What is Non-Specific Interstitial Pneumonia?

Non-specific interstitial pneumonia (NSIP) patients are usually younger that people with IPF, and more likely to be female.

Causes of non-specific interstitial  pneumonia

Non-specific interstitial pneumonia can be associated with  autoimmune diseases such as systemic sclerosis, systemic lupus erythematosus (SLE), Sjogren’s syndrome and rheumatoid arthritis.

It can also be idiopathic, which means no specific cause can be  identified.

Symptoms

People with NSIP are usually breathless and may have a cough. They may also experience other symptoms of autoimmune diseases such as skin rashes, joint pains, dry eyes, dry mouth, mouth ulcers and fatigue.  Find out more about pulmonary fibrosis and its symptoms.

Treatments

Typically, you will be offered a trial of immunosuppressive therapy, particularly if the NSIP is associated with an autoimmune disease.

You may also be offered pulmonary rehabilitation and oxygen therapy to help improve your quality of life.

Ongoing treatment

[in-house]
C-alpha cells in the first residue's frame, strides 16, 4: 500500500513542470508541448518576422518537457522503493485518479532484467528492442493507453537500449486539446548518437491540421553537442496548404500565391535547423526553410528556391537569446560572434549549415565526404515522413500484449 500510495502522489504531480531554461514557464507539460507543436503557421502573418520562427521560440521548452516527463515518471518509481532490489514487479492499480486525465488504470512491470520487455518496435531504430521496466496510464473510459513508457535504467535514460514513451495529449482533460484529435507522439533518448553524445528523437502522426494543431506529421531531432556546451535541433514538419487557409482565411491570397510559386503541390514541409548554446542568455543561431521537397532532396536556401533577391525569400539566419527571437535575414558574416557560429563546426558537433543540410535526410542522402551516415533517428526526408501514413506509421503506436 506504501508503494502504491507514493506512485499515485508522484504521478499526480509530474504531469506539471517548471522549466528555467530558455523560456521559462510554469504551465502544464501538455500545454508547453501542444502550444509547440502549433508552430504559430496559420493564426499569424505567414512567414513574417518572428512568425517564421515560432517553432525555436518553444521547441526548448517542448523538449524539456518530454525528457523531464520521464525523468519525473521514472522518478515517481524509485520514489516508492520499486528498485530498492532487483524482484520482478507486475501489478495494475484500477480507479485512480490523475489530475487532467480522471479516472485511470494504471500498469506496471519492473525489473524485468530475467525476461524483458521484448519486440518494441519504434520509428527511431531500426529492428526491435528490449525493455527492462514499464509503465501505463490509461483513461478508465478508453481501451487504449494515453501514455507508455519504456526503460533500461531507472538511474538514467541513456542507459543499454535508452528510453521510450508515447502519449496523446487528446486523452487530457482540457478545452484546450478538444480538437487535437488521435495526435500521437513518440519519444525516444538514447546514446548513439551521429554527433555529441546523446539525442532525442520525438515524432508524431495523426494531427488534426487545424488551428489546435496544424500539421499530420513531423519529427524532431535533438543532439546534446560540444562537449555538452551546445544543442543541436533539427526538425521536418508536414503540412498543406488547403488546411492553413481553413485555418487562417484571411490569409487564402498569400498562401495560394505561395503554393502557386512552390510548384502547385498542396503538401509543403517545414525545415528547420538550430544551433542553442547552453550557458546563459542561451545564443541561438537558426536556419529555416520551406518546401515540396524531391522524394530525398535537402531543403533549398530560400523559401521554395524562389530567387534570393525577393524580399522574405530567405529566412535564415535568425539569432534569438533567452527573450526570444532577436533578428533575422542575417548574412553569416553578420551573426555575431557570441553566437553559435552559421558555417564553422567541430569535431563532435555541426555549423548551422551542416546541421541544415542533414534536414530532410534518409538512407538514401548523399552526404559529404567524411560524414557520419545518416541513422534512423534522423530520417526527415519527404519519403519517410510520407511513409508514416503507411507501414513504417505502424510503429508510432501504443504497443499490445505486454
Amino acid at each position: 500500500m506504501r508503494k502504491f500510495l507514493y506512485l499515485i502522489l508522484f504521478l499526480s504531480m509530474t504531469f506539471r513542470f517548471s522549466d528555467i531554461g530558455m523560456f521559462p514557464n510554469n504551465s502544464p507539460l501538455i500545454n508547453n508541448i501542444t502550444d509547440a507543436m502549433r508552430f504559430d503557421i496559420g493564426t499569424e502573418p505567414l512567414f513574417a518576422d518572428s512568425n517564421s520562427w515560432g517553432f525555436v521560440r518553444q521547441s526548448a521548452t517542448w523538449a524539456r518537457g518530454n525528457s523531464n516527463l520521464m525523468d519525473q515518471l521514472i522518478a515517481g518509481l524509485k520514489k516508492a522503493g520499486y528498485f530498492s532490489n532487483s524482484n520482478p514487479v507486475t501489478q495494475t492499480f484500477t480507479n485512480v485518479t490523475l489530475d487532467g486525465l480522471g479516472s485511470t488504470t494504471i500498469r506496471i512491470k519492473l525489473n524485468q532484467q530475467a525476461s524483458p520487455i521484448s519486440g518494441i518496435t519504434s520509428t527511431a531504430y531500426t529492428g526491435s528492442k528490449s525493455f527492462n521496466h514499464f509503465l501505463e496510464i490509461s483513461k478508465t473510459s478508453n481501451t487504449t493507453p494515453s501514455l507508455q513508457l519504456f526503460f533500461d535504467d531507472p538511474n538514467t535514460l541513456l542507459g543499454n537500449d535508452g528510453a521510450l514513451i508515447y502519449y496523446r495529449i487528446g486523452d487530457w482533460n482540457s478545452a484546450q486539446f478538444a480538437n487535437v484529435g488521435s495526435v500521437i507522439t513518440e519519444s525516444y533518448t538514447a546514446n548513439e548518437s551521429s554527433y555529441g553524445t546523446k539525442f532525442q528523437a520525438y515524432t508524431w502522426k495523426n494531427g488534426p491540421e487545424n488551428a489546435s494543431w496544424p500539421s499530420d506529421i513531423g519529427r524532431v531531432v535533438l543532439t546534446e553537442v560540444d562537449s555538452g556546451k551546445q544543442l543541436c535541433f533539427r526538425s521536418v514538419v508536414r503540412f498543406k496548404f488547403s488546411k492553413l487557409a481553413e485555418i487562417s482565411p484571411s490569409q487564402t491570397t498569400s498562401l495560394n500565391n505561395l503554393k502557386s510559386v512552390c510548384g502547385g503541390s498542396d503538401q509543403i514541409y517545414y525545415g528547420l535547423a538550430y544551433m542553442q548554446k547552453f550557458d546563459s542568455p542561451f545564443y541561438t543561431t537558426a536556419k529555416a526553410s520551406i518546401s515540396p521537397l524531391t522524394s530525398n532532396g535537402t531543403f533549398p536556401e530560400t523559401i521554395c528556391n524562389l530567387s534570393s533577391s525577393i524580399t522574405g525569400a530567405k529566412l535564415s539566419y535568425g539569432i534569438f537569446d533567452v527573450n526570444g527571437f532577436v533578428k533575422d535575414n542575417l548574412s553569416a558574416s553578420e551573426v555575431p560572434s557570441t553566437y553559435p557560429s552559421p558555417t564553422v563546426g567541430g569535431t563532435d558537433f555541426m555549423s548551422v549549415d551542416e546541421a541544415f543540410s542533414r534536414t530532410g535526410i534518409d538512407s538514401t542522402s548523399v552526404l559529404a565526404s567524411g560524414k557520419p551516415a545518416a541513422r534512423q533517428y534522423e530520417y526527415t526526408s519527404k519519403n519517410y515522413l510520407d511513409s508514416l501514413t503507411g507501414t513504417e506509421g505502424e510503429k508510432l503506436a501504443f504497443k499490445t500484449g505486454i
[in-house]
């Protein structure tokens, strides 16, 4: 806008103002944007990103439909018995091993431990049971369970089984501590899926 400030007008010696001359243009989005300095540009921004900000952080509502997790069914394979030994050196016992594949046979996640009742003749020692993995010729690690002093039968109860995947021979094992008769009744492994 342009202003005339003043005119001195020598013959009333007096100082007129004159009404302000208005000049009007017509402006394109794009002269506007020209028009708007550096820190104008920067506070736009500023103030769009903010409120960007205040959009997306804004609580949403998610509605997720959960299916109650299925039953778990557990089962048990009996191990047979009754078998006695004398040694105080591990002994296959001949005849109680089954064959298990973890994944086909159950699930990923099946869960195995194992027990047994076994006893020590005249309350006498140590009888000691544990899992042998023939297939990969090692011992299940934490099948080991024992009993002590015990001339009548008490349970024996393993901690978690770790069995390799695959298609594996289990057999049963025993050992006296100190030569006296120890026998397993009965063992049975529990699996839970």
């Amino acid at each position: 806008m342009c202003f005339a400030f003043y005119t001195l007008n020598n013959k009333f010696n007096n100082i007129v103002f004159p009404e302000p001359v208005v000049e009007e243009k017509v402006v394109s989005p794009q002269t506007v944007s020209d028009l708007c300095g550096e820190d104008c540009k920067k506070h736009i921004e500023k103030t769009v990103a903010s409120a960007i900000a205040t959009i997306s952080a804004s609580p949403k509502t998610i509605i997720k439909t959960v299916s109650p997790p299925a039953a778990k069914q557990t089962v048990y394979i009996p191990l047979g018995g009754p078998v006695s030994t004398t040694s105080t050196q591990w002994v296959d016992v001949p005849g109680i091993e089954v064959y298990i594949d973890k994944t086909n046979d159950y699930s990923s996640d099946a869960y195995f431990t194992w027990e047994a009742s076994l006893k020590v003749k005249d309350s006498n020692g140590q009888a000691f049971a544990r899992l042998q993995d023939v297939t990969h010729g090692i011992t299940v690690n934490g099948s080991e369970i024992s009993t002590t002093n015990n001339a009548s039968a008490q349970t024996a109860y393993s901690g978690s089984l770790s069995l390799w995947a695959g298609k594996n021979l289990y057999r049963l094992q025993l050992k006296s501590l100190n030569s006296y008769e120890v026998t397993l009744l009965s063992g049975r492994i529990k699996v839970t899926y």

Your medical team will monitor your lung disease  regularly to determine if your treatment is effective.

Outlook

In general, the life expectancy  for NSIP is better than for people with idiopathic pulmonary fibrosis. Patients usually survive for five  years after diagnosis, with 26-40% living for more than ten years. However, life expectancy is determined by  rate of disease progression and response to treatment.  

Other forms of pulmonary fibrosis

Get support

Join a support group in your area

It’s important to remember that you are not alone. There are now over 75 pulmonary fibrosis support groups around the country.

Support groups meet informally to share experiences, provide expert information and raise funds and awareness. Find a group near you.

Call our support line

APF runs an email and telephone support line offering information and advice about living with PF. Find out more.

Find us on social media

We have an active and supportive online community ready to welcome you on Facebook, Twitter and Instagram for updates, news and connections to our online community.

Watch videos of how other people cope day to day with PF.

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